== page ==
Plant-based foods are having a moment — from documentaries on Netflix to the impossible Whopper at a Burger King near you, to the recent news that 11 Madison Park, a high temple of gastronomy in New York City, was converting to a 100% vegan menu (no other Michelin three-star restaurant in the world is completely vegan).
You don’t have to be a vegan to enjoy a plant-rich diet, but incorporating those foods into what you’re consuming can be both more environmentally sustainable and more health-conscious.
I’ve always been an omnivore and have considered those who limit consumption of delicious food because of their animal origins to be cheating themselves of many of life’s simple pleasures.
This past year, my daughter, who identifies as vegan, relocated from Philadelphia to Boston. When I visited the city of brotherly love to help with the move, we ate meatless takeout from a variety of places in University City.
Until then, I had avoided vegan pizza because I’m an obnoxiously snobby chef who believed there was no way to enjoy a plant-based facsimile of one of my favorite meals.
I could not have been more wrong. The two pies we devoured from 28th Street Pizza, which were 100% plant-based, were amazing. My mind was blown. This was not the non-dairy cheese of my youth.
Lots of folks in Winston-Salem have been chattering about Dom’s moving into the erstwhile Spruce Street Garden space.
Upon returning home, I knew that I had to dine there because they were doing some really fun things in the plant-based food arena.
Dom’s began life as Mozzarella Fellas on Summit Square Boulevard, opened by Brian Ricciardi in 2016 as a classic homage to his Italian-American roots.
By 2020, he was solely in charge of the restaurant and had shifted his focus to an entirely plant-based menu.
With the pandemic shaking things up for restaurants everywhere, Ricciardi rechristened his restaurant (after his childhood nickname, a tribute to his great grandfather) and moved to his new address downtown, looking to expand his audience.
I enjoyed an early dinner there on a recent Thursday night, before the mask mandate was lifted. I shared some appetizers with friends not known to abstain from meat.
We began with Buffalo Cauliflower, which had a wonderful texture and a faithful representation of those piquant, earthy flavors; Korean Barbecue Cauliflower, with sesame and scallion, swimming in a ginger-soy sauce; and Three Bean Nachos, which had a touch of smoke in the beans amid a vibrantly colorful, beautiful plate (I must confess that I do love watermelon radish).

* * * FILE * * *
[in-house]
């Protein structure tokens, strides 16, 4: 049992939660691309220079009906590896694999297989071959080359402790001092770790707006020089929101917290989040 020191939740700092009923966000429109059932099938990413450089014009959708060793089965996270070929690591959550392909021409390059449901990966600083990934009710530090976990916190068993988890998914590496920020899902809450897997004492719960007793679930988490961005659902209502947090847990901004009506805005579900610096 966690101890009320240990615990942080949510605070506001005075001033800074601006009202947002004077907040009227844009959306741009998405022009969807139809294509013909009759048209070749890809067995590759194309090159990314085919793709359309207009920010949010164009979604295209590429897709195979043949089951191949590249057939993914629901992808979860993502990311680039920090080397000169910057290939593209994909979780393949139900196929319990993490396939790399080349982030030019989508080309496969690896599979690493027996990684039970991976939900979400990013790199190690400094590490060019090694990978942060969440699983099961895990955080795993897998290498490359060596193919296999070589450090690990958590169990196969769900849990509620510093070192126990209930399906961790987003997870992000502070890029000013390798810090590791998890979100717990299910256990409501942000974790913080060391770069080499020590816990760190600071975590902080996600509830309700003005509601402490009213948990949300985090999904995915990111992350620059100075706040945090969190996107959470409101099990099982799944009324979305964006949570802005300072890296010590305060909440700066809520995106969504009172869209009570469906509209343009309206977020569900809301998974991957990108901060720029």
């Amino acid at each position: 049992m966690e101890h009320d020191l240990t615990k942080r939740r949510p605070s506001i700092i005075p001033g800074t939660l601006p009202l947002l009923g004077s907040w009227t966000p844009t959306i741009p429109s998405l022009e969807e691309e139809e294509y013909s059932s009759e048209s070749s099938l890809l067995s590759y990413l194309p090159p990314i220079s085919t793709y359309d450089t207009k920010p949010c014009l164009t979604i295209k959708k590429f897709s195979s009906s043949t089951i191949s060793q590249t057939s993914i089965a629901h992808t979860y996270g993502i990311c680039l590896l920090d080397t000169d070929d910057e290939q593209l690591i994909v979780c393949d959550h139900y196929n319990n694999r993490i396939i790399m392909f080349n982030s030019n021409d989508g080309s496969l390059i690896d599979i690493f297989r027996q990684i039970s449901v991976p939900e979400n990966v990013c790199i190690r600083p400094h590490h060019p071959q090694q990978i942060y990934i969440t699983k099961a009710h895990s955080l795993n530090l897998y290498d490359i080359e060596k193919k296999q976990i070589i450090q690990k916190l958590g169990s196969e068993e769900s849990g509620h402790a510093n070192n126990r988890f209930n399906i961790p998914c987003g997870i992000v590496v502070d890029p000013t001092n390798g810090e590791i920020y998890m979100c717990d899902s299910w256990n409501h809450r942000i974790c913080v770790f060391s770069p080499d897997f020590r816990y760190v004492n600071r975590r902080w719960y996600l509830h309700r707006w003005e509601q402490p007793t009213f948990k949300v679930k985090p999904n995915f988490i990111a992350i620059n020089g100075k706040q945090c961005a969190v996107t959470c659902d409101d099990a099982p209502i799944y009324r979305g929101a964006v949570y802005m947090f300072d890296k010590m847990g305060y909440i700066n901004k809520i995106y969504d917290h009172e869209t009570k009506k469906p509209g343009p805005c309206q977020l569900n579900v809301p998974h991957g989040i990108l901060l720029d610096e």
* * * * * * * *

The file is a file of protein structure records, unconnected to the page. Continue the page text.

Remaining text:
They were each deliciously flavorful and well-balanced. I would order each one again.
For entrées, we all dug into baked Penne Arrabiatta, with chilies, tomatoes and cashew ricotta; Chick’n Parm, more delicious than most animal-involved versions I’ve had lately; and the Penne Carbonara, my personal No. 1 one for the night, with plant-based sausage, peppers, peas and green onions.
The portions were ample, and flavors were true. My meat-eating friends did not miss the meat. I don’t feel that I can stress this enough: You don’t have to be vegetarian to enjoy this delicious food.
Plant-based meat substitutes have been available for many years. MorningStar Farms breakfast “sausages” were popular in my home in the ‘80s, and I have served fried tofu atop salads for decades as a restaurant cook from coast to coast.
In light of current concerns about the climate crisis, supporting sustainable food production and a plant-based diet is easier than ever because chefs and magazines are creating delicious dishes.
When I followed up with Ricciardi a few days after my meal, he said that he was truly excited for his dining room to be at full capacity and looked forward to transitioning his menu with new and exciting dishes that don’t have to work well in a to-go box.
It’s a testament to the rich and varied culinary landscape of Winston-Salem that we can support forward-thinking entrepreneurs.
I think it’s best to finish with Ricciardi’s own words: “I would just like people to give us a chance. I know it’s not popular,
but we just want to exist for those who have these dietary restrictions, and to offer some diversity to grow our food scene in our great city.”